Blood Orange Panna Cotta

Blood Orange Panna Cotta

Best Panna Cotta

After years of complaining about restaurants adding flavors to the classic panna cotta,
a northern Italian dessert that is literally “cooked cream”,
this week I finally changed my mind and made a batch of panna cotta with some blood oranges that are in season right now.
The result was a fantastic mix of sweet cream and citrus flavors with a drizzle of acacia honey.
I should of tried it sooner. If you want the "classic" recipe, just omit the orange juice and zest.

Blood Orange Panna Cotta

  • Panna Cotta

  • 1 quart heavy cream

  • 1 1/4 cups sugar

  • 1 1/4 cups sugar for carmelizing

  • 1 vanilla bean

  • 1 package unflavored gelatin

  • 1/4 cup cold water, (1/4 cup)

  • zest of 1 blood orange

  • 1/4 cup blood orange juice, (1/4 cup)

  • -

  • To Plate

  • 4 blood oranges

  • 1/4 cup high quality honey


Put sugar in a heavy bottomed saute pan.
Place near stove top a tray with 12 panna cotta cup molds or other small ramekins
so they are ready to fill immediately after sugar is caramelized.

Heat on medium high watching carefully with a spoon in your hand.
The sugar will turn clear then start to become golden.
I stir a little with the spoon so the sugar caramelizes equally.
From golden to burnt happens very fast (seconds), stay attentive.
When it is dark golden in color, remove from heat and spoon into panna cotta molds.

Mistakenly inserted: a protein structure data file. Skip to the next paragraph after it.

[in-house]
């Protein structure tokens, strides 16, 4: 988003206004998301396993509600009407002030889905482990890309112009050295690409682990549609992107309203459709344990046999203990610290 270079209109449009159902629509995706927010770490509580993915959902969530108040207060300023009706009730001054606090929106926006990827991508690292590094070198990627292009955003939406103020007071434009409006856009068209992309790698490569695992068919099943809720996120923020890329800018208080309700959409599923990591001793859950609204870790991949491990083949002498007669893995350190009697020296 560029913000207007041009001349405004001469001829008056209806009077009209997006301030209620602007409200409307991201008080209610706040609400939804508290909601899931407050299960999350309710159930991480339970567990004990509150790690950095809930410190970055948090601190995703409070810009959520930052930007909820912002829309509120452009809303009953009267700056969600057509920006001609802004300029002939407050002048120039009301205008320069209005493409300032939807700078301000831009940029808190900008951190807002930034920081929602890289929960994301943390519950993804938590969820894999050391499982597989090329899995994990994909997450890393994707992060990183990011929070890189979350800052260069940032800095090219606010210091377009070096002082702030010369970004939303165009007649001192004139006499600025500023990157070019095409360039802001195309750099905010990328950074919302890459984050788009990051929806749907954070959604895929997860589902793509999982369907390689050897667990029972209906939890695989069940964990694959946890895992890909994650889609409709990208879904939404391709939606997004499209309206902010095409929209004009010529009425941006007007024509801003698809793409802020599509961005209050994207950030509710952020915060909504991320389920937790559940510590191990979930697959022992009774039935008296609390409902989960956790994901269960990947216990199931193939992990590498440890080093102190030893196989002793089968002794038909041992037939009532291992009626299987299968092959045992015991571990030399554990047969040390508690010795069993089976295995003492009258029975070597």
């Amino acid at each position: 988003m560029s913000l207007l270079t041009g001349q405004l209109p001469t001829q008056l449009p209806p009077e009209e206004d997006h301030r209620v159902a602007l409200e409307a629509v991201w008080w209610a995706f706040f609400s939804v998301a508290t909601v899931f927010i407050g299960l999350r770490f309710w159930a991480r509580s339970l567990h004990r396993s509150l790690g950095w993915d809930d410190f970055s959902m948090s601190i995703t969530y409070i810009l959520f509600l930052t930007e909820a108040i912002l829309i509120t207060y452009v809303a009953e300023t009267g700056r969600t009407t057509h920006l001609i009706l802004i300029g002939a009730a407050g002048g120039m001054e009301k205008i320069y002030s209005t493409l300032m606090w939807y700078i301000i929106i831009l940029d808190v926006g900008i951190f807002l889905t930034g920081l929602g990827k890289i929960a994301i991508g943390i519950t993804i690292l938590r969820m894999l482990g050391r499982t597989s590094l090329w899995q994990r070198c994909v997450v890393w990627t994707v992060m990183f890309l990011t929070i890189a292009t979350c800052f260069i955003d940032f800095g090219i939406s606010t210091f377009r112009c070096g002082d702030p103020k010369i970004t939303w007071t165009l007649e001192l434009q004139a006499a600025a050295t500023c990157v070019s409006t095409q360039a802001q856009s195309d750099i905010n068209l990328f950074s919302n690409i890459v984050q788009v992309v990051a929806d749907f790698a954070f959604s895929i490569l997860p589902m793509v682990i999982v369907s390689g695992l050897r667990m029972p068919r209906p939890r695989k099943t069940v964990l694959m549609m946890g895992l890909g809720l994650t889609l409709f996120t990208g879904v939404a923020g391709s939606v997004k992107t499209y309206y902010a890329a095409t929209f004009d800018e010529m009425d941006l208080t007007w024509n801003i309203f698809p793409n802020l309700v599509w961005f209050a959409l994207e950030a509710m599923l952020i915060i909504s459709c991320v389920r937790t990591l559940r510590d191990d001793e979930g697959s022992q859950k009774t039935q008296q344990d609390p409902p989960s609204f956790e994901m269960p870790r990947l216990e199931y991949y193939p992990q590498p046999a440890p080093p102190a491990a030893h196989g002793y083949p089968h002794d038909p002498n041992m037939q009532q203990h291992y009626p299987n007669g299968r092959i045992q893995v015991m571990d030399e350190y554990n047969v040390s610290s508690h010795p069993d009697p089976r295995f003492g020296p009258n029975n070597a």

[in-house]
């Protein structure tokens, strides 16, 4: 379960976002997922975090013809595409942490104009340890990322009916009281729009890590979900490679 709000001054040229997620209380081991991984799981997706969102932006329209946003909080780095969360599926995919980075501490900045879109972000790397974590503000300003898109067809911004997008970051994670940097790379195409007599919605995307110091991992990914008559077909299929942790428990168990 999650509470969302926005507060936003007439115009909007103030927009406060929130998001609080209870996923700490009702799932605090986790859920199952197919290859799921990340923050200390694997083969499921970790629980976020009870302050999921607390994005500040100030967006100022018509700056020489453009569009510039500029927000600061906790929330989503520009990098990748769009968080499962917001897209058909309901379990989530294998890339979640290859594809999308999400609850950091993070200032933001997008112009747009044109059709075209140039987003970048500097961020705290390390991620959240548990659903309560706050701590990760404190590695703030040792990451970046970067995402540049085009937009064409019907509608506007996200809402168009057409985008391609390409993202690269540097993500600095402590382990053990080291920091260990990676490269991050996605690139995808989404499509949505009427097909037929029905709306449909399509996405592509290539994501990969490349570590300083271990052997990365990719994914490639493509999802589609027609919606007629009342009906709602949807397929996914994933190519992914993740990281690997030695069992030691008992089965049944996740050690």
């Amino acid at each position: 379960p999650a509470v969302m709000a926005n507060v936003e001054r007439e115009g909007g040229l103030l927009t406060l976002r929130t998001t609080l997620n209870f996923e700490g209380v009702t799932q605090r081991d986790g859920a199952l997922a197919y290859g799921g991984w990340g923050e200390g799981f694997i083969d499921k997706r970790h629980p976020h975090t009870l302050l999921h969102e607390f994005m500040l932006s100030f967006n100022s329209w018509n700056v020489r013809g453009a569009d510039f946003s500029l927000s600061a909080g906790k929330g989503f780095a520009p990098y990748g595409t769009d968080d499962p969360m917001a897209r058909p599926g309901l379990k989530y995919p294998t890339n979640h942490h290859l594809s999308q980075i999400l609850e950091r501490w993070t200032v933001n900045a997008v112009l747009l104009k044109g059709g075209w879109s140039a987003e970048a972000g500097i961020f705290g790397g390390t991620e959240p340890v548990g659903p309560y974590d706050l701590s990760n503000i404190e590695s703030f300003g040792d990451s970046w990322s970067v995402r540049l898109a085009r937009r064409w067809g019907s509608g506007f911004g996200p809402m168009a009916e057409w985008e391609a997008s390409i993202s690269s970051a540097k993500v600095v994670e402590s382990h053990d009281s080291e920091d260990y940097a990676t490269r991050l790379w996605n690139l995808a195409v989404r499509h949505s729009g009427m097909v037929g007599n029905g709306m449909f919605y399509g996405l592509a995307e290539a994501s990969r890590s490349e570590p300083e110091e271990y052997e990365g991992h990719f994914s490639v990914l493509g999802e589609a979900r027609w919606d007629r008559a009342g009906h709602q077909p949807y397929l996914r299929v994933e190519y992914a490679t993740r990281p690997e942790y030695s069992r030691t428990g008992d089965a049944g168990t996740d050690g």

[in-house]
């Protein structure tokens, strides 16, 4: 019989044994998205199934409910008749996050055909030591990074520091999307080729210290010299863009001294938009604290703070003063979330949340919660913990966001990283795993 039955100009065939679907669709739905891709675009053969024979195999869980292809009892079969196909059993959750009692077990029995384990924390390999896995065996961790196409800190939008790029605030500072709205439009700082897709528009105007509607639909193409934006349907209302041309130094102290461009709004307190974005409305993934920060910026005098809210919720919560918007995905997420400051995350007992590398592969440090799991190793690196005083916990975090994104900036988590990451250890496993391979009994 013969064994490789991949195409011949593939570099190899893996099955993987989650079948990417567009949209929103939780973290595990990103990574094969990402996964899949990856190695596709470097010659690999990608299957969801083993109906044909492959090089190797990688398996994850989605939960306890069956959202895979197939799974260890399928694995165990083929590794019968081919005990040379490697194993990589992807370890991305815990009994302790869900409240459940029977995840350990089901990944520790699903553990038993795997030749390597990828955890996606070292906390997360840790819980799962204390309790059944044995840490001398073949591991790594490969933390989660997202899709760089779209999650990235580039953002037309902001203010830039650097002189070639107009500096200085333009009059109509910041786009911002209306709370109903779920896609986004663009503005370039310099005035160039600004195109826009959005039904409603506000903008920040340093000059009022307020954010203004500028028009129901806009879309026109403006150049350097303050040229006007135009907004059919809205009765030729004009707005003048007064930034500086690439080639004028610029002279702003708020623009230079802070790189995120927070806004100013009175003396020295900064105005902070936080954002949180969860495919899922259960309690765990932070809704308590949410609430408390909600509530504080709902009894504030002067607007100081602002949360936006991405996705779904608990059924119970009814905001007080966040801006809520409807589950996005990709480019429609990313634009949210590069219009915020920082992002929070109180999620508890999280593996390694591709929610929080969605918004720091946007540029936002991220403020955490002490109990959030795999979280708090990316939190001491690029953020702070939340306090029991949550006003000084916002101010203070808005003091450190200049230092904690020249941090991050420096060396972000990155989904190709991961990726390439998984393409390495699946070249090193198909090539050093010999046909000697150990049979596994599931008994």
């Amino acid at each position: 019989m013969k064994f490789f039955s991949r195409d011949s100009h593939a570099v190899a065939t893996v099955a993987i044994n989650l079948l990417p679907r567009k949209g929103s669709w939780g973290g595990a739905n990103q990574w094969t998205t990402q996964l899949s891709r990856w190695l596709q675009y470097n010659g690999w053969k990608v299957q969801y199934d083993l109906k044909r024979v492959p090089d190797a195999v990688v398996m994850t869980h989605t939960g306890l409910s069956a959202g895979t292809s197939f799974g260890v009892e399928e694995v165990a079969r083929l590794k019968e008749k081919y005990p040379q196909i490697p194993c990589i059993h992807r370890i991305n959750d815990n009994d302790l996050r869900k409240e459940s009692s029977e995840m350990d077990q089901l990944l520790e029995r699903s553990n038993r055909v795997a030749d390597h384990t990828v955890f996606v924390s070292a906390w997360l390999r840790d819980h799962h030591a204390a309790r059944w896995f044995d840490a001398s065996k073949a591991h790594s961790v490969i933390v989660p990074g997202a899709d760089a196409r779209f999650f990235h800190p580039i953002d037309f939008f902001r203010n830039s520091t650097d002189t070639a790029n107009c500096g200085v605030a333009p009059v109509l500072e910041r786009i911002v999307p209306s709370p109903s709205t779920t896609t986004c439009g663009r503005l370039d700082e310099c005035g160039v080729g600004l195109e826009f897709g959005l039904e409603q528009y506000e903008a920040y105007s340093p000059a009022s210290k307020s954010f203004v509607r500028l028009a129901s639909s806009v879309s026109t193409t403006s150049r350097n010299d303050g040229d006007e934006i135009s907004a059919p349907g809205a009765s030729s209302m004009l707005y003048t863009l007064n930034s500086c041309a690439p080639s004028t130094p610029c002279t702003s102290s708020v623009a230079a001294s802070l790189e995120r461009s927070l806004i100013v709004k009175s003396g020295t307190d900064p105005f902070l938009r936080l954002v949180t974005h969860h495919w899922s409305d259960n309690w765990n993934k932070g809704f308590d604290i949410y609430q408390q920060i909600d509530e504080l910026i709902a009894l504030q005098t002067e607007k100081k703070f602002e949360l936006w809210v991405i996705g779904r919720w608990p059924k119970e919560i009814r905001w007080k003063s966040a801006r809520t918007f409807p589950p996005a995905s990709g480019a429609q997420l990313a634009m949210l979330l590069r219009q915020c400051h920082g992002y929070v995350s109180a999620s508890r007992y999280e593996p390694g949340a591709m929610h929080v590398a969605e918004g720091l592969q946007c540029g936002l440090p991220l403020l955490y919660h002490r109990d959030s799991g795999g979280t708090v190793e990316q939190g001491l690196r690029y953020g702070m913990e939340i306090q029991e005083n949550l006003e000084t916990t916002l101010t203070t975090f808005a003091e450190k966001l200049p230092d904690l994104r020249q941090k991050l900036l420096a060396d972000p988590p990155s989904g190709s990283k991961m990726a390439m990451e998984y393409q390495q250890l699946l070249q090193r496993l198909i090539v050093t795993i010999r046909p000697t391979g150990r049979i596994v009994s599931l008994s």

Sprinkle gelatin in a small bowl filled with 1/4 cup very cold water.

Place heavy cream in a large heavy bottomed saucepan over medium low heat.
Add blood orange zest and scraped vanilla bean pod and pulp to heavy cream.
(cut vanilla bean in half lengthwise and scrape out pulp with the back of a pairing knife)

Bring the cream to a near simmer. Whisk in the softened gelatin,
then add the sugar and whisk for about 5 minutes to fully dissolve the sugar.

Remove from heat and strain through a fine mesh strainer into a bowl.
Let cool completely stirring occasionally.
It is very important for the texture of the panna cotta to let it cool before pouring into the molds.

When cooled, pour into prepared molds and refrigerate for at least 7 hours before serving.

To Plate

Cut off bottom and top of orange and stand it upright on a cutting board.
Cut away peel and white pith, following the curve of the fruit with your knife.
Cut out blood orange segments from the membranes with a pairing knife
while holding the orange in your hand and place in a small bowl.
Repeat with rest the blood oranges.

Unmold panna cotta and place on a plate.
Arrange some blood orange segments around panna cotta and drizzle with the honey.